For more information on the past 2021 Geography Olympiad, held online, see https://www.igeo2021.org/
For more information on the past 2019 Geography Olympiad in Hong Kong, see: https://www.eduhk.hk/igeo2019/
For more information on the past 2018 Geography Olympiad in Quebec City, Canada, see: http://igeo2018.ulaval.ca/
For more information on the past 2017 Geography Olympiad in Belgrade, Serbia, see: http://igeobelgrade.edu.rs/
For more information on the past 2016 Geography Olympiad in Beijing, China, see: www.igeo2016.org
For more information on the past 2015 Geography Olympiad in Tver, Russia, see: http://igeo2015.com/conf2015/
For more information on the past 2014 Geography Olympiad in Krakow, Poland, see: www.geoolympiad.org/2014/index.shtml
For more information on the past 2013 Geography Olympiad in Kyoto, Japan, see: http://japan-igeo.com/english/

How much will this cost?
Students and their families will generally need to cover their own flights to and from the iGeo host city, but USGC will cover up to $1250 in expenses per student (i.e. entry fees, coach flights and stipend, training camp costs, etc.) associated with attending iGeo. The balance of fees (usually somewhere between $0 and $1000; most likely around $200-$500) will need to be paid by students or their families.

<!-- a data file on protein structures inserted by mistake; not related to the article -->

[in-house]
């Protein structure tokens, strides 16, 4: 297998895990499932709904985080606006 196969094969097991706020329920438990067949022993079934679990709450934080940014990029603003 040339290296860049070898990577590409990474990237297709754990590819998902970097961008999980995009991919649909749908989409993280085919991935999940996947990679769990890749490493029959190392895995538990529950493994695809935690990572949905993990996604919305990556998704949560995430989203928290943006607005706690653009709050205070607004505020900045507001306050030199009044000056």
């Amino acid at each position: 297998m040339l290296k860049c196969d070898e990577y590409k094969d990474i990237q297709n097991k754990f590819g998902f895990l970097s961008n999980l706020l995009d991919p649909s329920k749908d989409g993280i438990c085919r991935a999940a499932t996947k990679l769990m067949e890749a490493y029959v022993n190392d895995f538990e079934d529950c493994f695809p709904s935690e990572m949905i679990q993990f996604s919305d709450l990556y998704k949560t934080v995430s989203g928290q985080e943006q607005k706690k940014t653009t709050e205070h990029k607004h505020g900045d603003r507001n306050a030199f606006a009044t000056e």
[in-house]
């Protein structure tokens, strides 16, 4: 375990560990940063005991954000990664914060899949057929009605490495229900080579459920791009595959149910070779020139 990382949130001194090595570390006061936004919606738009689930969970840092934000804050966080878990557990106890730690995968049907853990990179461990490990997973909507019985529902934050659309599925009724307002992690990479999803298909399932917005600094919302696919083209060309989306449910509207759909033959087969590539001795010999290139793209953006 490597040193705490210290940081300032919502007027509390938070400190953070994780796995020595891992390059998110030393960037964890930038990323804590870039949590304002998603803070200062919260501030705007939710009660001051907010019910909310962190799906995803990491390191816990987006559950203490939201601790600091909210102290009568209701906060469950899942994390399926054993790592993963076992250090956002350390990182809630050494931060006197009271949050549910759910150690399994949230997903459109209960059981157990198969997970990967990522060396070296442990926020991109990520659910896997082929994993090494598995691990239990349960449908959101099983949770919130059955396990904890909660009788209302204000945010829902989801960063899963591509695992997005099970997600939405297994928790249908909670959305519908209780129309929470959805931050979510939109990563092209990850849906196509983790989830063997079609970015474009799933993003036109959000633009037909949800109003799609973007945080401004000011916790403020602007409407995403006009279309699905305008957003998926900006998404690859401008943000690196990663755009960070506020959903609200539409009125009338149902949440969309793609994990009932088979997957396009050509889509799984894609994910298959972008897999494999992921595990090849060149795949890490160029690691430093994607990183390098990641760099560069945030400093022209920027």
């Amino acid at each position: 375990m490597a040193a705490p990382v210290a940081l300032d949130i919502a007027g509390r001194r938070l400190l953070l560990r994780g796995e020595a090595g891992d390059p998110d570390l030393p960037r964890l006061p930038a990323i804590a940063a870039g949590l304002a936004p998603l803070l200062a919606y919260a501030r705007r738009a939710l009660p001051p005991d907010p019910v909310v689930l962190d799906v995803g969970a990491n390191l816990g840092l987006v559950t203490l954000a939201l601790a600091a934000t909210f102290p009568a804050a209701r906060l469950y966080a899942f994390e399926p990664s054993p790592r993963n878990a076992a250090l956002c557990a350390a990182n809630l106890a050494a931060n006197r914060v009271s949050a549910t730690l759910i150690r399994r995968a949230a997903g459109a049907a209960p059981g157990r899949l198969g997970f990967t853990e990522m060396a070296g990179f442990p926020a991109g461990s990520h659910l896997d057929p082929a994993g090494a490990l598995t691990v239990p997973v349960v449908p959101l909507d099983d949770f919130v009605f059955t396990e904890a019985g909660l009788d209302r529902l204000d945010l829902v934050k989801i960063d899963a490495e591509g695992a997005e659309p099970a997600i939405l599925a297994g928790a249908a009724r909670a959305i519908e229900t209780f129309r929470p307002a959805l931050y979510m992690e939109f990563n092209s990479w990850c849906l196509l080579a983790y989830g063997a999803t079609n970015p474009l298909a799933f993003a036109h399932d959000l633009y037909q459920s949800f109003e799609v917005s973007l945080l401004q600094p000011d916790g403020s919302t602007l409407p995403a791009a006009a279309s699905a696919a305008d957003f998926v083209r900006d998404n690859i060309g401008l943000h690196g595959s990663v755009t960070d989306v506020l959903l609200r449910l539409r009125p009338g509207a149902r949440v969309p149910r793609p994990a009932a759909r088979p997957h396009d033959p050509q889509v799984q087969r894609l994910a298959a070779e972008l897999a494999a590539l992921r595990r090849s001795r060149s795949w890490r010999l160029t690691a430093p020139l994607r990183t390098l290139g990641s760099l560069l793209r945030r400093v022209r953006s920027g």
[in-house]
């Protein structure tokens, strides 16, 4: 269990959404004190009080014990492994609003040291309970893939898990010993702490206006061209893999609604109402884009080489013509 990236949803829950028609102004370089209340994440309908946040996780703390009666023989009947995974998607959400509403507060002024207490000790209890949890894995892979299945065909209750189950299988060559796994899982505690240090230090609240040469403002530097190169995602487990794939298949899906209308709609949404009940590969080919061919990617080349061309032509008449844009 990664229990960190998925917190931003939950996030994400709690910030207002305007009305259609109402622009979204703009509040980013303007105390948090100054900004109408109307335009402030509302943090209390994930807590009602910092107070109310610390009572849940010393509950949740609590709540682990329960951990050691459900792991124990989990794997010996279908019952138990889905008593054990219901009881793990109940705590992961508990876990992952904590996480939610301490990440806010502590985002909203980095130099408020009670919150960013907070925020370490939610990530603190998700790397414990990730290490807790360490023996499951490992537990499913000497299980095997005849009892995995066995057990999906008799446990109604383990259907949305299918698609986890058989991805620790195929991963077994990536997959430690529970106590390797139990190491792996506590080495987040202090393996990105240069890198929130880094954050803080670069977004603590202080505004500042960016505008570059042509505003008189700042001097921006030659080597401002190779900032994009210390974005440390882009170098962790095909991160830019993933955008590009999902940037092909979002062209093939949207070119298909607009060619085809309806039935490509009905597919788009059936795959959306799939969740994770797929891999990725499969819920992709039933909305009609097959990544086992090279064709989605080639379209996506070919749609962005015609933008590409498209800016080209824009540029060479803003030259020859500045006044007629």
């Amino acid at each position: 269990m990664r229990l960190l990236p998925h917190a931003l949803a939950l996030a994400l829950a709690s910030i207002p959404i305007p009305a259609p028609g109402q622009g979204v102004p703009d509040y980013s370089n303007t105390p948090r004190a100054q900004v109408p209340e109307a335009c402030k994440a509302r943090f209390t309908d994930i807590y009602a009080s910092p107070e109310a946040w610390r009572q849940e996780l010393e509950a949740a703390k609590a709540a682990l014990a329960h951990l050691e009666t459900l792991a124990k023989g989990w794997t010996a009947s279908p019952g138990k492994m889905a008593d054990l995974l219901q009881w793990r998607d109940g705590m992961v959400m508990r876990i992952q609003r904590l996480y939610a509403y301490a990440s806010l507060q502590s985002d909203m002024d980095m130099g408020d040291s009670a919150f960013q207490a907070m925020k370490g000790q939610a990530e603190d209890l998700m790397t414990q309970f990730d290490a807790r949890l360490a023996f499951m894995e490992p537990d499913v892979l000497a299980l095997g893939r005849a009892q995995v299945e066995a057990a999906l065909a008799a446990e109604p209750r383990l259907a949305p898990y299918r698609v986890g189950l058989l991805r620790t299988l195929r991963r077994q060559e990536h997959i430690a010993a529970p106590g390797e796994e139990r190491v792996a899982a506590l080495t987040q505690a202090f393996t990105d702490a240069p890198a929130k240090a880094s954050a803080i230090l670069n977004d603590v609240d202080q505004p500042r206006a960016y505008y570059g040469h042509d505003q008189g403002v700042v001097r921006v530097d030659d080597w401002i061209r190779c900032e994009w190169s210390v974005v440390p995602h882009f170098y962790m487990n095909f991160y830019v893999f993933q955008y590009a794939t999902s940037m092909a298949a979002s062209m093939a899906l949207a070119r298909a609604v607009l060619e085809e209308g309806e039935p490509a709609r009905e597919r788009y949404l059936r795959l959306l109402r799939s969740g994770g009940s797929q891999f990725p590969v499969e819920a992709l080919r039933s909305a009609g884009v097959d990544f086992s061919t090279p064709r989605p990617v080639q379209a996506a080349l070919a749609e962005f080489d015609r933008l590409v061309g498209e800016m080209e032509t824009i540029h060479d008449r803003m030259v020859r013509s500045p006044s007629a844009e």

Team USA at the 2018 International Geography Olympiad consisted of (left to right) Coach Jason Flowers, Benjamin Benjadol, Daniel Ma, Kyle Yu, Kevin Lu, and Coach Steve Muench

Note: While the exact formula can vary a bit from year to year, typically 50% of students at iGeo receive medals. The top 1/12 receive gold medals, students finishing in the 2nd and 3rd twelfths receive silver medals, and students finishing in the 25th to 50th percentile receive bronze medals.

Past International Geography Olympiad Medalists from the US
A

2021 – 179 total students, held online

Silver – Dylan Rem, Southampton High School, New York (27th Place overall)
Silver – Max Yang, Ladue Horton Watkins High School, Missouri (35th Place overall)
Silver – Alex Mitchell, Phillips Academy Andover , Massachusetts (48th Place overall)
Bronze – Elijah Conklin, Fox Chapel Area High School, Pennsylvania (96th Place overall)

2019 – 166 total students, held in Hong Kong
Gold – Albert Zhang, F.W. Buchholz High School, Florida (Overall World Champion)
Silver – Kevin Lu, Richard Montgomery High School, Maryland (17th Place overall)
Bronze – Daniel Ma, Hunter College High School, New York (5oth Place overall)
Bronze – Elys Anaya, Archimedean Upper Conservatory, Florida (56th Place overall)

2018 – 165 total students, held in Quebec City, Canada